The sutures 92 may be used to attach the right sheet 24 to the wire arms 18. Though not shown, the second sheet 26 may be attached to the wire arms 18 in the same manner. In this example, the sutures 92 traverse the wire arms 18, attaching the sheet 24 to the arms 16. In addition to suturing, the foam sheets may be connected to the arms 18 using any suitable method, such as bonding, adhesive, heat treating, or laminating.

In FIG. 7, the diameter of the right sheet 24 is slightly larger than that of the support hoop 28. The portion of the right sheet 24 which extends beyond the support hoop 28 constitutes the reinforcement edge material 90. The reinforcement edge material 90 allows this portion of the sheet to be folded over the support hoop 28 to form a reinforced edge of double material around the perimeter of the device 10. Once the reinforcement edge material 90 has been folded over the support hoop 28, it can be held in place such as suturing, bonding, adhesive, heat treating, laminating, or other suitable method.

Alternatively, the reinforced edge 90 is created using a separate sheet of foam formed in a ring. The foam ring is sized to allow it to fold over the perimeter of the device 10 and support hoop 28. The foam ring may be attached to the sheet 24 using any suitable method such as suturing, bonding, adhesive, heat treating, or laminating.

Once attached, the reinforcement edge material 90 covers the exposed edges of the occlusion device 10. The reinforcement edge 90 acts as a cushion between the exposed metal edges of the occlusion device 10 and the tissue surrounding the defect, providing extra protection from pressure that the device 10 exerts on the tissue.

The reinforced edge 90 also secures the sheets 24, 26 to the device 10. Often, in order to adequately seal the defect, the wire arms 18 must bend to accommodate the contours of the heart. Because the sheets 24, 26 are sewn to the wire arms 18, the sheets 24, 26 must accommodate the bending of the wire arms 18. In locations where some of the wire arms 18 are bent by the contours of the heart, a portion of the sheets 24, 26 may be stretched so that it experiences constant tension. This tension may cause the sheets 24, 26 to tear, especially where the sutures 92 are located. If the sheets 24, 26 tear, the sealing ability of the occlusion device 10 may be compromised. The reinforced edge 90 helps to prevent the first and second sheets 24, 26 from tearing at the areas where the sheets 24, 26 are attached to the device 10 or are sutured. Because the reinforcement edge 90 overlaps the hoop 28 and is then affixed to the rest of the sheet 24, 26, it adds an additional 360° of continuous attachment of the sheets 24, 26 to the frame of the device 10 reducing the likelihood of tearing or detachment. The additional foam material along the perimeter of the device helps to distribute the tension on the sheets 24, 26 along a continuum, instead of focusing tension at discrete attachment sites like the suture points.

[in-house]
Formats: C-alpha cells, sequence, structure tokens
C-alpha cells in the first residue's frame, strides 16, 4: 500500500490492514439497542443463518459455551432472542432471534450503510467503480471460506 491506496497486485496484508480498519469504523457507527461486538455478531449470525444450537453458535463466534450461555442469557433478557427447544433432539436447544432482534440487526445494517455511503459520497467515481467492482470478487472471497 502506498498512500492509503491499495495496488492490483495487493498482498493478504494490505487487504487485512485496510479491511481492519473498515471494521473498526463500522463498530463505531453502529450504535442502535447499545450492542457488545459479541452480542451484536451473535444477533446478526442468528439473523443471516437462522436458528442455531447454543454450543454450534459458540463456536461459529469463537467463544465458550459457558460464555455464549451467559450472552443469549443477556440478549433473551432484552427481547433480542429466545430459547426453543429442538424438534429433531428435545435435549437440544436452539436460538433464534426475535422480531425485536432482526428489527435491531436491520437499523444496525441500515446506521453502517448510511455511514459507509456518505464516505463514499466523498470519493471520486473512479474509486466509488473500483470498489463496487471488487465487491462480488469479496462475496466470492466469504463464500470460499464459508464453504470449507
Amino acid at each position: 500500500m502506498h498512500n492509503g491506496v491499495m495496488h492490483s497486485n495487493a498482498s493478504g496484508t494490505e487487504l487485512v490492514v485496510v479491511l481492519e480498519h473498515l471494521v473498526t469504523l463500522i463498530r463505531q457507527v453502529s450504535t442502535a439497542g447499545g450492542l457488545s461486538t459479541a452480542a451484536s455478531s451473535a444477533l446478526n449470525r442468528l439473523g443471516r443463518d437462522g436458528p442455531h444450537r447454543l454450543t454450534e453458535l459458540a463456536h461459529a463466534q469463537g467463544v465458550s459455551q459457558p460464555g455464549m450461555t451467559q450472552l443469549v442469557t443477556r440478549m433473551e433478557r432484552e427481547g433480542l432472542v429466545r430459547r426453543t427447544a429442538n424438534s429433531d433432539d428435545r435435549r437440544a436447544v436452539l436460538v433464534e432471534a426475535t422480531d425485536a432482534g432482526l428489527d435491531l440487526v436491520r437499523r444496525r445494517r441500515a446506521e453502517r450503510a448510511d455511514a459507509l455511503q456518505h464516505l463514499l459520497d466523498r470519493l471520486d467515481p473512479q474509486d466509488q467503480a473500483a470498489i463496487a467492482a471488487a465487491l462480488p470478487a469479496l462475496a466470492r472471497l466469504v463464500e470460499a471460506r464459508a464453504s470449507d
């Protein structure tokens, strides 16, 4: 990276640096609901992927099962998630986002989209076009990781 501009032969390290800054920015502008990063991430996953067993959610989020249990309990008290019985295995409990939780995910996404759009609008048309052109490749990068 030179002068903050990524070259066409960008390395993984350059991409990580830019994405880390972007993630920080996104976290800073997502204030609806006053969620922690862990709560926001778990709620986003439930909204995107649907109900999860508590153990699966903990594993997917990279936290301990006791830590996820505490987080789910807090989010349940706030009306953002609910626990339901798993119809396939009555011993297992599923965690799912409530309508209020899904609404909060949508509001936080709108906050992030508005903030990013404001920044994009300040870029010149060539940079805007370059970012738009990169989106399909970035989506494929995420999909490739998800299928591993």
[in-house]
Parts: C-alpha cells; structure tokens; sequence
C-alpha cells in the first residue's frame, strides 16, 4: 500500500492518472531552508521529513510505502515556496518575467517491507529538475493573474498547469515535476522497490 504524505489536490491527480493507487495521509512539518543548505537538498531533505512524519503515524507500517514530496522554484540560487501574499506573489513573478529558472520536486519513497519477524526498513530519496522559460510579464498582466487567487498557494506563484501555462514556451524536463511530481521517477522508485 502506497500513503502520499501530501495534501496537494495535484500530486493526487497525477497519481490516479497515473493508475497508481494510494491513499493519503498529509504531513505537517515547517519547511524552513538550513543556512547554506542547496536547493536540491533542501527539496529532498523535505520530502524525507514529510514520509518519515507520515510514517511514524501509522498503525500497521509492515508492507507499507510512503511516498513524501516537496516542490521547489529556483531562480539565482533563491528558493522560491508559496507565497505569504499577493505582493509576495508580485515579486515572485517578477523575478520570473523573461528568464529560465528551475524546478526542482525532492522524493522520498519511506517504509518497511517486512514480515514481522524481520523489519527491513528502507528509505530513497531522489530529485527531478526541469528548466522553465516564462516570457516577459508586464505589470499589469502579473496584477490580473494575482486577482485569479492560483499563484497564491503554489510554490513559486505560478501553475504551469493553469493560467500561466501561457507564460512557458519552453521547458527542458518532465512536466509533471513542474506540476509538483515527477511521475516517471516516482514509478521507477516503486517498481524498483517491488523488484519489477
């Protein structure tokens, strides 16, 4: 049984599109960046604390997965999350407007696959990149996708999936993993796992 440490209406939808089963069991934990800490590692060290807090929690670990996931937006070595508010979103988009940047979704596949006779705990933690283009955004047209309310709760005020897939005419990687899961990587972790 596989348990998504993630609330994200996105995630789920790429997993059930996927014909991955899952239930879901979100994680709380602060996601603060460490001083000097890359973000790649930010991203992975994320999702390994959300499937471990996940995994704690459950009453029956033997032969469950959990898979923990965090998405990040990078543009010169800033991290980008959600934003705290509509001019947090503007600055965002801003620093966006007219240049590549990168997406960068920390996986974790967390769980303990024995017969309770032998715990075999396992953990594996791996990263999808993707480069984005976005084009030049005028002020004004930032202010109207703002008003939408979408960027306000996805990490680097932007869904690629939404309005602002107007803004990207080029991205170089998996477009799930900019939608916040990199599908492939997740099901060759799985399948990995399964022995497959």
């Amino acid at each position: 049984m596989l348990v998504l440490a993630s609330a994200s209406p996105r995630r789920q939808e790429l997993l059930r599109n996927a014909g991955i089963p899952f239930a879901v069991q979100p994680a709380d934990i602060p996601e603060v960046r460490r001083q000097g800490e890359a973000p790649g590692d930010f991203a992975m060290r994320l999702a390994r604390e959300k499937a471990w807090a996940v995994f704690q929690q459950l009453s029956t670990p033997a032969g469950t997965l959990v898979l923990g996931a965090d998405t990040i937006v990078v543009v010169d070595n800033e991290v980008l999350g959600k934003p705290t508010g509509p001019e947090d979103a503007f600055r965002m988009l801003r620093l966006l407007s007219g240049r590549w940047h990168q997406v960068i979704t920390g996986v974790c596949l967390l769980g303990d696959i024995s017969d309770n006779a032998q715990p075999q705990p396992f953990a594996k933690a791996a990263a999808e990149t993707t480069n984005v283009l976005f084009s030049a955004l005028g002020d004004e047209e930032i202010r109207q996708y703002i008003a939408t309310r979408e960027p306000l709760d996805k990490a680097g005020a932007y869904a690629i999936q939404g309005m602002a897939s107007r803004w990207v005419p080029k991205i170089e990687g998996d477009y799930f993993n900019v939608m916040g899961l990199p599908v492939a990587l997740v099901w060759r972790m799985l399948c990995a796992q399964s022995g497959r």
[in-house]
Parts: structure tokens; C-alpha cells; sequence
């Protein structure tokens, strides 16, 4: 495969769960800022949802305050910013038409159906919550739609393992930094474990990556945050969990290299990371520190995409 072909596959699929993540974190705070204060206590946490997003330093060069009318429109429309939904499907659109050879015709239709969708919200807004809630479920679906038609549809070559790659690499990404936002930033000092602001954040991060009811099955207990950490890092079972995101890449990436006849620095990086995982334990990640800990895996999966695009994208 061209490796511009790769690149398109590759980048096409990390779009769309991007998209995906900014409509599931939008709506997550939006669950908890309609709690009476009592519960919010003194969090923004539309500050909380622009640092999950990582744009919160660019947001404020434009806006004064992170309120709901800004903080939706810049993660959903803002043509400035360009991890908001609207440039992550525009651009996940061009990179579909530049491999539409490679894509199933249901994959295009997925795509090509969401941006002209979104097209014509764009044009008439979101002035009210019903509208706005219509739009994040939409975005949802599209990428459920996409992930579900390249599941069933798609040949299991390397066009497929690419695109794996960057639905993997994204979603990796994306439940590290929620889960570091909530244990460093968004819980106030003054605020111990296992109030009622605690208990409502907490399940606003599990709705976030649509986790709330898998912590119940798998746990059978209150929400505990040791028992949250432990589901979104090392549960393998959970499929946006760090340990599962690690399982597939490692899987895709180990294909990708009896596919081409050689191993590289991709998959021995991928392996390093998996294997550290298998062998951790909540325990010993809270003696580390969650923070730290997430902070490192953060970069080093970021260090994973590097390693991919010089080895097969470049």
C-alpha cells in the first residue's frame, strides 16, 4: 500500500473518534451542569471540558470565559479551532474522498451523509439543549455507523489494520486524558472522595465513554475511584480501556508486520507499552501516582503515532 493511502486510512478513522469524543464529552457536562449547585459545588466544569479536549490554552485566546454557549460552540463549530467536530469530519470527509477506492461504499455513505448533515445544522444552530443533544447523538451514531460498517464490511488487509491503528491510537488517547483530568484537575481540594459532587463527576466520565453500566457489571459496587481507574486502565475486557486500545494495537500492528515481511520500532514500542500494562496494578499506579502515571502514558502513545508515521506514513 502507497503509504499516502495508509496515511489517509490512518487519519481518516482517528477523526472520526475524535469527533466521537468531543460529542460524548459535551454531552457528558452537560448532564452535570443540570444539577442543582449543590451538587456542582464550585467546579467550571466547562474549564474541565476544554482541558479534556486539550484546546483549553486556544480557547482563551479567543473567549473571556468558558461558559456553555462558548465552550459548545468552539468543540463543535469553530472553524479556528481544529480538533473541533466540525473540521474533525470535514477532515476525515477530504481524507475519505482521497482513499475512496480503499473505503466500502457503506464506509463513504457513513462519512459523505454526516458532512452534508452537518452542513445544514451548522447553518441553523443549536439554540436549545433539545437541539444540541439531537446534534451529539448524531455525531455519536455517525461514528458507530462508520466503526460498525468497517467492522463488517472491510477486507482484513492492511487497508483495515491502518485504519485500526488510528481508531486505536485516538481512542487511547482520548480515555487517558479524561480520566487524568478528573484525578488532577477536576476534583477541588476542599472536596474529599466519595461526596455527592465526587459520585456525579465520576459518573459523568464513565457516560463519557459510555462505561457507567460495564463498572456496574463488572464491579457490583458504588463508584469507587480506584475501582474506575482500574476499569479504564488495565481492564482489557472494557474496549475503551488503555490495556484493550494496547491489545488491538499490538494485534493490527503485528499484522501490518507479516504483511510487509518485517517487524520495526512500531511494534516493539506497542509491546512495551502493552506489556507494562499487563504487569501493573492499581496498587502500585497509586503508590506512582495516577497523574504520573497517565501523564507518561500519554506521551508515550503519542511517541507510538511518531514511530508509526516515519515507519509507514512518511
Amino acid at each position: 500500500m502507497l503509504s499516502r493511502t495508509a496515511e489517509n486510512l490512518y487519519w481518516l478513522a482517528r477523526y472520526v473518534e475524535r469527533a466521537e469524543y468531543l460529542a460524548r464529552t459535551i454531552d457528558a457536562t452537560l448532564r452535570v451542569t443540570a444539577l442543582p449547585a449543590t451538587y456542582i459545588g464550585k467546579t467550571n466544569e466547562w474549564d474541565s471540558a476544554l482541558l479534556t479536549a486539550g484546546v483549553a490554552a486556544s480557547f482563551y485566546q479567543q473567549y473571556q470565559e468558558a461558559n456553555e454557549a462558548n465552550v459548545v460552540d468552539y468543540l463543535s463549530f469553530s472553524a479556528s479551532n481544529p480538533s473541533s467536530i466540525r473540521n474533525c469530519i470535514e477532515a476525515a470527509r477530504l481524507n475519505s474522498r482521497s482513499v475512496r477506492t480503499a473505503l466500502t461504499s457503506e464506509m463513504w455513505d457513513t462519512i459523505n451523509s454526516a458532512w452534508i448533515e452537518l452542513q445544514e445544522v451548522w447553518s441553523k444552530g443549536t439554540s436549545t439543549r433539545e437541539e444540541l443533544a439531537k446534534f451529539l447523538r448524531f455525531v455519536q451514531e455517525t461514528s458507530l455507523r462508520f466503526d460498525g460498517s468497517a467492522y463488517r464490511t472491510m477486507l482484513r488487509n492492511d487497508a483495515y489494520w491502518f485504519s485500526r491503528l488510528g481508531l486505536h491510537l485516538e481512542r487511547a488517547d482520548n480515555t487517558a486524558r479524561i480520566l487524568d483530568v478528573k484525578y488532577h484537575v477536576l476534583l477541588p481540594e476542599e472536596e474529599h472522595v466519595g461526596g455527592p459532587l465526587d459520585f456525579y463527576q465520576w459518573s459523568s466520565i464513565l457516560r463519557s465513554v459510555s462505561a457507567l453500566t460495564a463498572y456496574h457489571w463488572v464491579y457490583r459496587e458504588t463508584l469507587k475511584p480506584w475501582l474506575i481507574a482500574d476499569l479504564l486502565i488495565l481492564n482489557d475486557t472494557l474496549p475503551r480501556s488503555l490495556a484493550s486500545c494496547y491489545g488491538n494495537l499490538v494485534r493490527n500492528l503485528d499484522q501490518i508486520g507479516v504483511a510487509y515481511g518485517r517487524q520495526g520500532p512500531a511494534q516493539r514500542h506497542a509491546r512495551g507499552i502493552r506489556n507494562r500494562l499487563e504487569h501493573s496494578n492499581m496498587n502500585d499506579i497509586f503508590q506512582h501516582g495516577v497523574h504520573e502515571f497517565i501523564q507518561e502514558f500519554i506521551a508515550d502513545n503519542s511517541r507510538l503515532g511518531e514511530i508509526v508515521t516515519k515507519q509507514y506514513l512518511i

FIG. 8 demonstrates an alternative method of reinforcing attachment of the foam sheets to the occlusion device 10. Shown is a patch 100, a portion of a support hoop 70, a portion of a wire arm 72, and an end cap 22. The patch 100 is constructed of foam and is configured to fit over the end cap 22. In this example, the patch 100 is shaped like a cross which enables it to cover both sides of the end cap 22 and a small portion of the support hoop 70 where the hoop 70 extends out of the end cap 22. The patch 100 may be secured by sutures, heat treatment, laminating, or another suitable method.

In addition to reinforcing the sheets, the patch 100 also acts as a cushion between the metal end caps 22 of the occlusion device 10 and the tissue surrounding the defect, providing extra protection from pressure that the device 10 exerts on the tissue. The patch 100 also reduces the amount of metal to tissue contact.

Although the present invention has been described with reference to preferred embodiments, workers skilled in the art will recognize that changes may be made in form and detail without departing from the spirit and scope of the invention.

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Classifications
U.S. Classification606/213, 606/215
International ClassificationA61B, A61B17/08, A61B17/00, A61B17/12
Cooperative ClassificationA61B17/0057, A61B2017/00575, A61B2017/00623, A61B2017/00592, A61B2017/00606
European ClassificationA61B17/00P
Legal Events
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Year of fee payment: 4
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Owner name: CARDIA, INC., MINNESOTA
Free format text: ASSIGNMENT OF ASSIGNORS INTEREST;ASSIGNORS:MARINO, JOSEPH A.;CORCORAN, MICHAEL P.;REEL/FRAME:014545/0460
Effective date: 20030919
Owner name: CARDIA, INC.,MINNESOTA
Free format text: ASSIGNMENT OF ASSIGNORS INTEREST;ASSIGNORS:MARINO, JOSEPH A.;CORCORAN, MICHAEL P.;US-ASSIGNMENT DATABASE UPDATED:20100209;REEL/FRAME:14545/460